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Publication numberUS5686881 A
Publication typeGrant
Application numberUS 08/651,207
Publication dateNov 11, 1997
Filing dateMay 22, 1996
Priority dateMay 22, 1996
Fee statusLapsed
Publication number08651207, 651207, US 5686881 A, US 5686881A, US-A-5686881, US5686881 A, US5686881A
InventorsJohn G. Ridout
Original AssigneeRidout; John G.
Export CitationBiBTeX, EndNote, RefMan
External Links: USPTO, USPTO Assignment, Espacenet
Automatic phone light
US 5686881 A
Abstract
The present invention relates to a first automatic phone light system (110) functioning to turn a light (14) ON, in response to a telephone call received by a telephone line (16A), for a preset period of time predetermined by a timer (24) when a photocell (20) detects darkness in a room. The first automatic phone light system (110) comprises a housing (12) having a converter module (22) electrically connected to the light (14) having the timer (24) with the photocell (20) electrically connected therebetween. The converter module (22) is electrically connected to power connector (18A) which is electrically connectable to power (18). A power switch (18B) is electrically connected between the power connector (18A) and the converter module (22). A first telephone line connector receptacle (116AAA) is electrically connected to the converter module (22). The first telephone line connector receptacle (116AAA) is electrically connected to a first telephone line connector (16AA) which is electrically connected to the telephone line (16A). The telephone line (16A) is further electrically connected to a second telephone line connector (16AB) which is electrically connected to a telephone (16). A second automatic phone light system (210) having a second converter module (222), a second power switch (218B), a second power connector (218A), a second telephone line connector first receptacle (216AAA) and a second telephone line connector second receptacle (216AAB) is discussed in detail herein.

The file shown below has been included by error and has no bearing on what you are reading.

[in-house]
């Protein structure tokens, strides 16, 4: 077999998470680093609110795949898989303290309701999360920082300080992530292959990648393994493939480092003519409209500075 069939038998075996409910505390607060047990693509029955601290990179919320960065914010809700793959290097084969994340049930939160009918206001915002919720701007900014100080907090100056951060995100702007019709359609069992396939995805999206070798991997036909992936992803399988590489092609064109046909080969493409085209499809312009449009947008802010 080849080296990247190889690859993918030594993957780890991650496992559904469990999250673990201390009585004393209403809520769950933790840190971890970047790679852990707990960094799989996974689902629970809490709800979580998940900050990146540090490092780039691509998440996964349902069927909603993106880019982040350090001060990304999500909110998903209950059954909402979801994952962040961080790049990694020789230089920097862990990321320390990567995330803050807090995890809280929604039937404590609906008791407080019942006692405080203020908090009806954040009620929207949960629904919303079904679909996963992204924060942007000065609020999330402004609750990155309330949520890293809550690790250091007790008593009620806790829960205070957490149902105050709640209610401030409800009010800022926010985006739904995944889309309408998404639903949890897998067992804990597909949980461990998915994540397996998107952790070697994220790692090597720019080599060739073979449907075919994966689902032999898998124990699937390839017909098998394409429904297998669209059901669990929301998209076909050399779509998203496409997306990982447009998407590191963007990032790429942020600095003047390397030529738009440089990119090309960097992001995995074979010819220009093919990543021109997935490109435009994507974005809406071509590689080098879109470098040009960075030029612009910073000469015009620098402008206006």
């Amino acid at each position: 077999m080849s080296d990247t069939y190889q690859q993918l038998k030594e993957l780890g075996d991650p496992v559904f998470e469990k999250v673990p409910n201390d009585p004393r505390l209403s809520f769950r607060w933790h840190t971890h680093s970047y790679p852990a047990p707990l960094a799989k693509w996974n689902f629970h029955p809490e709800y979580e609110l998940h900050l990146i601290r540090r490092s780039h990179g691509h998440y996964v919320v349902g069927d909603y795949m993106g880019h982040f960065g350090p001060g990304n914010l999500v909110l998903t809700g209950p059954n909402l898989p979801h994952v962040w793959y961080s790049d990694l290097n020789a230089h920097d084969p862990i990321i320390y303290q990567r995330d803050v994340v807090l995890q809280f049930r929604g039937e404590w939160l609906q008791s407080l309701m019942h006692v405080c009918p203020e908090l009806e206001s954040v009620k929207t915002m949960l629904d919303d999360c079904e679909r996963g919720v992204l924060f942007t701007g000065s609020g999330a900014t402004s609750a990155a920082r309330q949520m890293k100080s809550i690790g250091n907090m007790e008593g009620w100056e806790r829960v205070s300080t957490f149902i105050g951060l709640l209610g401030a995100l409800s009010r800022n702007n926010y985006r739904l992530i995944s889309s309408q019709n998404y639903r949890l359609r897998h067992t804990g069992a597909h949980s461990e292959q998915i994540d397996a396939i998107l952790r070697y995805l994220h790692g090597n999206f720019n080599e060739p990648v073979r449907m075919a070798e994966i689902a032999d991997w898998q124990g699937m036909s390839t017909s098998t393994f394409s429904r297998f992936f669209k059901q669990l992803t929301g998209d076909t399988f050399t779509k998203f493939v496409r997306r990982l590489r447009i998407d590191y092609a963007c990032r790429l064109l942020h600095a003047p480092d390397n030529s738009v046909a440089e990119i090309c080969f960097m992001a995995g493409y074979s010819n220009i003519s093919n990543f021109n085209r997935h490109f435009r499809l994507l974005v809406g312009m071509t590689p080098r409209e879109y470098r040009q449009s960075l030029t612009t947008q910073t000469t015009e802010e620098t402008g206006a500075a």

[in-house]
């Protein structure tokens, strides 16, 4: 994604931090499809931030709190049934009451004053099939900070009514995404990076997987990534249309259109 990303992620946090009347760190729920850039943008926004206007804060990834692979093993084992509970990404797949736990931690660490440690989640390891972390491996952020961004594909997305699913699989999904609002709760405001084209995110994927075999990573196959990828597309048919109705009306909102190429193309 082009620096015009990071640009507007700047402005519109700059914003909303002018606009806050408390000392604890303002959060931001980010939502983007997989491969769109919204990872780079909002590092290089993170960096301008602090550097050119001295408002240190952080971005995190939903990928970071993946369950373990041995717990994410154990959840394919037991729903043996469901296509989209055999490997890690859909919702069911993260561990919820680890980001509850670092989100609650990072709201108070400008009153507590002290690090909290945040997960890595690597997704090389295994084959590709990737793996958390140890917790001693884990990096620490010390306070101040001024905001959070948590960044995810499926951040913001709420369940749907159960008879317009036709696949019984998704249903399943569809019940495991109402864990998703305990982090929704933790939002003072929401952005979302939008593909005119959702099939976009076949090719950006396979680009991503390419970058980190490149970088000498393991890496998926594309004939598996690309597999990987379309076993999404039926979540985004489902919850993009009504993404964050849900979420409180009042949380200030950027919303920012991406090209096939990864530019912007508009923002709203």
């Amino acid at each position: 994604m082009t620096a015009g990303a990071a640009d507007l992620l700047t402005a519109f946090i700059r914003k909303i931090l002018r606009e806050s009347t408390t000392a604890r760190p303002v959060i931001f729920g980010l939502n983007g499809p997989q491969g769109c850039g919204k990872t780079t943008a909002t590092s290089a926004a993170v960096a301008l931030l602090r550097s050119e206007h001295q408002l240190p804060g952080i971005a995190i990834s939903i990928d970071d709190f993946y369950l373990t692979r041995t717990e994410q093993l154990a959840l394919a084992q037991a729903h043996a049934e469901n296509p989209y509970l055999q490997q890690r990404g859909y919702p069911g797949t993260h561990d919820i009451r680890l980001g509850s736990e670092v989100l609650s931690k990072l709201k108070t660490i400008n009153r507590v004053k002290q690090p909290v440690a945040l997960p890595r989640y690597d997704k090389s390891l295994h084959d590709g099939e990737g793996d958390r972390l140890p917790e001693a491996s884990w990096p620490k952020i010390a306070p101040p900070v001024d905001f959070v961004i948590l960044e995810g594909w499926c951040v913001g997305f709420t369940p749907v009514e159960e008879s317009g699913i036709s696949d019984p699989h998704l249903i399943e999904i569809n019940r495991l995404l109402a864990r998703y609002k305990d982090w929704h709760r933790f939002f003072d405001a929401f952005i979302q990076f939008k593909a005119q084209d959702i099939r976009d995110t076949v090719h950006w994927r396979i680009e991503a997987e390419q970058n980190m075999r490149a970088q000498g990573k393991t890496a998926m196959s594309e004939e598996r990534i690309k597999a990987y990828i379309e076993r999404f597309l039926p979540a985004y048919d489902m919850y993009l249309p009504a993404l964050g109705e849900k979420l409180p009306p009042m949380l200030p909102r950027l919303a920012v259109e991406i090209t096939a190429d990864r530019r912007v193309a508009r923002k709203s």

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Claims(1)
What is claimed as new and desired to be protected by Letters Patent is set forth in the appended claims:
1. An automatic phone light system comprising:
a) a telephone line receptacle;
b) a telephone line splitter connected to said receptacle having two telephone lines therefrom for carrying a telephone signal appearing at said receptacle;
c) a telephone connected to one of said telephone lines to receive said telephone signal;
d) a lamp base for supporting an electric light;
e) convertible module means within said lamp base connected to a source of electric power for delivering power to said electric light;
f) a photocell connected to said convertible module means for indicating to said module means when ambient lighting is below a predetermined level;
g) said convertible means being connected to the second telephone line to receive said telephone signal;
h) said convertible means being activated by an incoming signal on the second telephone line to deliver electric power to said electric light when said photocell indicates that the ambient lighting is below said predetermined level, thereby providing lighting when said telephone receives a telephone call;
i) timing means for terminating power to said electric light after a preselected period of time, said timing means including adjustable means for selecting said period of time; and